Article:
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McGill University calls growing pro-Palestinian encampment on campus illegal

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MONTREAL — McGill University says the camp set up by pro-Palestinian student activists on the institution’s grounds in Montreal violates both school policies and the law.

More than two dozen tents had been pitched at the school’s downtown campus as of Sunday afternoon, with a steady stream of visitors stopping by to drop off donations and supplies.

McGill said Monday morning that the number of people who have set up tents on campus has tripled since Saturday, and many of them, if not the majority, are not members of the school community.

It also said it had seen video evidence of some people using “unequivocally antisemitic language and intimidating behaviour” during the protest, but it did not provide further details.

“McGill has been steadfast in its support of the rights of our campus community to freedom of expression and freedom of peaceful assembly, with the understanding that these must be exercised within the bounds of McGill’s policies as well as the law,” the school said Monday in a statement.

“We have been clear that these encampments violate both.”

The institution says its leaders are discussing next steps after lawyers representing McGill students in the encampment informed them the protesters refuse to discuss a timeline to remove the tents.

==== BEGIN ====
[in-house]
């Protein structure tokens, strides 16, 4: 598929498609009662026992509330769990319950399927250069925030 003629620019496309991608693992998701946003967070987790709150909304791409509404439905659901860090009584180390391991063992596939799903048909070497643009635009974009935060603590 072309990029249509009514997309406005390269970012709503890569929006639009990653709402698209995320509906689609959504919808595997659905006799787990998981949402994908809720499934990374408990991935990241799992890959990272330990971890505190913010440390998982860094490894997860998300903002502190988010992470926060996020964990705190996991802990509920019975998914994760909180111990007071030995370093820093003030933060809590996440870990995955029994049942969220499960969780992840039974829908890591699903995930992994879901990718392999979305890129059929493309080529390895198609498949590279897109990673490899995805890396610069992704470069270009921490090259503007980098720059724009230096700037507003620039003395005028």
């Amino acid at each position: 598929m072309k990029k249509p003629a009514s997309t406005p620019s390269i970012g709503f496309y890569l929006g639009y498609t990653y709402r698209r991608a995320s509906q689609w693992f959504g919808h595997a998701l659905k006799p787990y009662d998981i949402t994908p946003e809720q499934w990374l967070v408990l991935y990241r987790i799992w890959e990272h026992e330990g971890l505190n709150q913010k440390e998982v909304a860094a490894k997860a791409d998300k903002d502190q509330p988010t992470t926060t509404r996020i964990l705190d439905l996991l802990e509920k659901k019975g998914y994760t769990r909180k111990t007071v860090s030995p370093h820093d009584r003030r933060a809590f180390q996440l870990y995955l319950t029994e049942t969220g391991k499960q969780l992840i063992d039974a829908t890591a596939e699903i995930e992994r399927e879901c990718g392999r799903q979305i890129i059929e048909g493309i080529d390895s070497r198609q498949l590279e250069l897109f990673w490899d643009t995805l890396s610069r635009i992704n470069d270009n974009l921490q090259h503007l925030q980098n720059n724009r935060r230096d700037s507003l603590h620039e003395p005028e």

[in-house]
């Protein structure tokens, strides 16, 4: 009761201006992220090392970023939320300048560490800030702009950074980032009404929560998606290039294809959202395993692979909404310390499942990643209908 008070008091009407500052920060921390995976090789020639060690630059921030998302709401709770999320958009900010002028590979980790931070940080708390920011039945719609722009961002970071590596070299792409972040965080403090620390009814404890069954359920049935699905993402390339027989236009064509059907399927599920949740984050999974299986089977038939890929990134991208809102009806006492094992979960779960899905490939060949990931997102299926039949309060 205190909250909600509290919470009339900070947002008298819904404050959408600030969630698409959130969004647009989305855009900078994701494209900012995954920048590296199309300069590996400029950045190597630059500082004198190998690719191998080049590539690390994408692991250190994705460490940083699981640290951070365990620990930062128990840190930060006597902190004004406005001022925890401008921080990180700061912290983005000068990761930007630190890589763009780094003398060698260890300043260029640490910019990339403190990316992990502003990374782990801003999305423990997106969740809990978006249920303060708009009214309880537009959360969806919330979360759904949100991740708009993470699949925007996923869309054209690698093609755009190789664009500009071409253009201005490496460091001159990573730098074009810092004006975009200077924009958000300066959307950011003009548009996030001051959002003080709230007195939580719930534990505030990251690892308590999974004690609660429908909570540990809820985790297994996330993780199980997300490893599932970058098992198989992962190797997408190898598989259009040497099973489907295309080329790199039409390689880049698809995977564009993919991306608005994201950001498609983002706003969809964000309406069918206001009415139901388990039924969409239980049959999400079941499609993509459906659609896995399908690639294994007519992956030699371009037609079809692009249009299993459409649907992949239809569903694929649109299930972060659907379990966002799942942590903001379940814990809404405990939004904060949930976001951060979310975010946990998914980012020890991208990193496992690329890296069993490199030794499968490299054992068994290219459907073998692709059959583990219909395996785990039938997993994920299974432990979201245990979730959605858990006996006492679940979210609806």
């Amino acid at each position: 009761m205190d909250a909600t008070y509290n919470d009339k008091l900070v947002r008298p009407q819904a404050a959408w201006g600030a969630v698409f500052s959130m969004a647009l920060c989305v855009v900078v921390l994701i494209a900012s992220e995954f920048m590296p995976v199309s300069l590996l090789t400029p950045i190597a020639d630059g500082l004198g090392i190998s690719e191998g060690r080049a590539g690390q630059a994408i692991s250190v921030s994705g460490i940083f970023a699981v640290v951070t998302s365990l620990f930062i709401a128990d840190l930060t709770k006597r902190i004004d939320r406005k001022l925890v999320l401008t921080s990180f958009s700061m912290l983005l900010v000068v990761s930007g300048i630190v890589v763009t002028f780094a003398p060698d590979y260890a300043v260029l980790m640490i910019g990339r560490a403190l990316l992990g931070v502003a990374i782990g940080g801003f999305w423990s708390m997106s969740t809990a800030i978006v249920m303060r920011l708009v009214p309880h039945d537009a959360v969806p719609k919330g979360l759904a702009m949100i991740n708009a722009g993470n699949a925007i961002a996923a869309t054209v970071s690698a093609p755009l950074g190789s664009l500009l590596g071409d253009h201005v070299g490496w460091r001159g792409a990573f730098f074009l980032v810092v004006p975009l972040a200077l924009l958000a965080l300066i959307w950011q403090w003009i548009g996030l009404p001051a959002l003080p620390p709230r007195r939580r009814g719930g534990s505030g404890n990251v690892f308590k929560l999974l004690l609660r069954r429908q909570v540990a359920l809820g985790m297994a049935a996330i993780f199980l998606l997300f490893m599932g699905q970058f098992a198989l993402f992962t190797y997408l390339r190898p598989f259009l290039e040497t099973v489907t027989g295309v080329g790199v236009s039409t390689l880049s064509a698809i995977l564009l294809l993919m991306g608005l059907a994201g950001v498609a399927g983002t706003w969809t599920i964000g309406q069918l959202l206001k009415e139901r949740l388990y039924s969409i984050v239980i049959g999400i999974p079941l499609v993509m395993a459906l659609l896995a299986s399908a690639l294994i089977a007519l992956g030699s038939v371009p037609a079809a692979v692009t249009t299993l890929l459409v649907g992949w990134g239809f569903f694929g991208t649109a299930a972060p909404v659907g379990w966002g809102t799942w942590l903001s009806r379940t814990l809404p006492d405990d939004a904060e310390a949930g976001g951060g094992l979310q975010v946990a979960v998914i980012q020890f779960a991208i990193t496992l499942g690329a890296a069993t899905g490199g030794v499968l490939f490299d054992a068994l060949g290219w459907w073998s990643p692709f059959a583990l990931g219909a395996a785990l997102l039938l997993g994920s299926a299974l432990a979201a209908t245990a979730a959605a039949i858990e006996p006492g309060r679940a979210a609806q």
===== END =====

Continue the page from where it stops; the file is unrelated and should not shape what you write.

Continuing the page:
A McGill student and encampment spokesperson who didn’t want to give her full name for fear of reprisals from the school or police said on Sunday that the campers intend to remain indefinitely.

She said student activists are demanding that the school divest from Israeli companies that are “complicit in the occupation of Palestine.” They also expect the school to cut academic ties with Israeli institutions.

The encampment in Montreal follows a wave of similar protests across campuses in the United States linked to the Israel-Hamas war.

On Monday, the University of Ottawa warned its students that the use of university space is a privilege and not a right.

“While peaceful protest is permitted in appropriate public spaces on campus according to our policies and regulations, encampments and occupations will not be tolerated,” read a message signed by Éric Bercier, associate vice-president of student affairs.

This report by The Canadian Press was first published April 29, 2024.

The Canadian Press

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